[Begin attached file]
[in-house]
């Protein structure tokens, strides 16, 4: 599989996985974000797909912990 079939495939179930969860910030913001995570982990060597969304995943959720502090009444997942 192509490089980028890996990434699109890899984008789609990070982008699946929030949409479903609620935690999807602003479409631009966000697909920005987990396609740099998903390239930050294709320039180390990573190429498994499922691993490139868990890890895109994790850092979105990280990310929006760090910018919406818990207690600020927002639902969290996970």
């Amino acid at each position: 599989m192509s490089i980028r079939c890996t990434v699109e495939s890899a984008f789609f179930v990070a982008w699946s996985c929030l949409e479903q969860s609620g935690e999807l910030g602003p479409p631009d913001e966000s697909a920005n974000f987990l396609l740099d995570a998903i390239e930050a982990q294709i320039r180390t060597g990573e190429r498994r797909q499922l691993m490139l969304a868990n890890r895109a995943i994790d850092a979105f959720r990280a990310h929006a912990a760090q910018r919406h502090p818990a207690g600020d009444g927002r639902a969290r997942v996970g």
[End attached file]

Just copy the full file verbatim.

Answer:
[in-house]
């Protein structure tokens, strides 16, 4: 599989996985974000797909912990 079939495939179930969860910030913001995570982990060597969304995943959720502090009444997942 192509490089980028890996990434699109890899984008789609990070982008699946929030949409479903609620935690999807602003479409631009966000697909920005987990396609740099998903390239930050294709320039180390990573190429498994499922691993490139868990890890895109994790850092979105990280990310929006760090910018919406818990207690600020927002639902969290996970």
């Amino acid at each position: 599989m192509s490089i980028r079939c890996t990434v699109e495939s890899a984008f789609f179930v990070a982008w699946s996985c929030l949409e479903q969860s609620g935690e999807l910030g602003p479409p631009d913001e966000s697909a920005n974000f987990l396609l740099d995570a998903i390239e930050a982990q294709i320039r180390t060597g990573e190429r498994r797909q499922l691993m490139l969304a868990n890890r895109a995943i994790d850092a979105f959720r990280a990310h929006a912990a760090q910018r919406h502090p818990a207690g600020d009444g927002r639902a969290r997942v996970g």